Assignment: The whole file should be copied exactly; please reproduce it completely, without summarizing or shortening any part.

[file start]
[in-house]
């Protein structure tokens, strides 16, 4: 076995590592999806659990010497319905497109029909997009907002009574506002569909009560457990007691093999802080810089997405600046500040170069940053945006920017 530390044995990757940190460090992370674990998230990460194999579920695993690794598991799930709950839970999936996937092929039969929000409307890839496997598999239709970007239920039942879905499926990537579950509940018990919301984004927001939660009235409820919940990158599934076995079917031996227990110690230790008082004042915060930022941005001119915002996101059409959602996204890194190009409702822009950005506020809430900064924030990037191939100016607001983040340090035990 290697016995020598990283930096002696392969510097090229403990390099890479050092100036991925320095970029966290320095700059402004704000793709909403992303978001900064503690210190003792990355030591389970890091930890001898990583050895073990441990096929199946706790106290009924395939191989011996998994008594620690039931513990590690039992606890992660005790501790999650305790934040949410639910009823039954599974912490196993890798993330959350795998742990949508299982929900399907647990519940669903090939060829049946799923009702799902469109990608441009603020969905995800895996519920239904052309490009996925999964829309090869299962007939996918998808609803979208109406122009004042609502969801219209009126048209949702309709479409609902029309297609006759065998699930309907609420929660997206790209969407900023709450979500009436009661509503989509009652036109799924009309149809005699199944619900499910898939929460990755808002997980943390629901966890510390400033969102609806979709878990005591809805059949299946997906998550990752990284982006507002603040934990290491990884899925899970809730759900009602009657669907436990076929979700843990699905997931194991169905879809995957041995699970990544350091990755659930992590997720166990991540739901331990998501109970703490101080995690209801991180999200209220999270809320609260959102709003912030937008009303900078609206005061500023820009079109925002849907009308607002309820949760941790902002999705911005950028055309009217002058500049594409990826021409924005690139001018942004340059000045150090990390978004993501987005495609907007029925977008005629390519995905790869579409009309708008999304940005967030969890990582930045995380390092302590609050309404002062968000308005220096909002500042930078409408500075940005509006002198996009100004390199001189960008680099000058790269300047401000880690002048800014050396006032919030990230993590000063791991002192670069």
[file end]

[in-house]
């Protein structure tokens, strides 16, 4: 076995590592999806659990010497319905497109029909997009907002009574506002569909009560457990007691093999802080810089997405600046500040170069940053945006920017 530390044995990757940190460090992370674990998230990460194999579920695993690794598991799930709950839970999936996937092929039969929000409307890839496997598999239709970007239920039942879905499926990537579950509940018990919301984004927001939660009235409820919940990158599934076995079917031996227990110690230790008082004042915060930022941005001119915002996101059409959602996204890194190009409702822009950005506020809430900064924030990037191939100016607001983040340090035990 290697016995020598990283930096002696392969510097090229403990390099890479050092100036991925320095970029966290320095700059402004704000793709909403992303978001900064503690210190003792990355030591389970890091930890001898990583050895073990441990096929199946706790106290009924395939191989011996998994008594620690039931513990590690039992606890992660005790501790999650305790934040949410639910009823039954599974912490196993890798993330959350795998742990949508299982929900399907647990519940669903090939060829049946799923009702799902469109990608441009603020969905995800895996519920239904052309490009996925999964829309090869299962007939996918998808609803979208109406122009004042609502969801219209009126048209949702309709479409609902029309297609006759065998699930309907609420929660997206790209969407900023709450979500009436009661509503989509009652036109799924009309149809005699199944619900499910898939929460990755808002997980943390629901966890510390400033969102609806979709878990005591809805059949299946997906998550990752990284982006507002603040934990290491990884899925899970809730759900009602009657669907436990076929979700843990699905997931194991169905879809995957041995699970990544350091990755659930992590997720166990991540739901331990998501109970703490101080995690209801991180999200209220999270809320609260959102709003912030937008009303900078609206005061500023820009079109925002849907009308607002309820949760941790902002999705911005950028055309009217002058500049594409990826021409924005690139001018942004340059000045150090990390978004993501987005495609907007029925977008005629390519995905790869579409009309708008999304940005967030969890990582930045995380390092302590609050309404002062968000308005220096909002500042930078409408500075940005509006002198996009100004390199001189960008680099000058790269300047401000880690002048800014050396006032919030990230993590000063791991002192670069």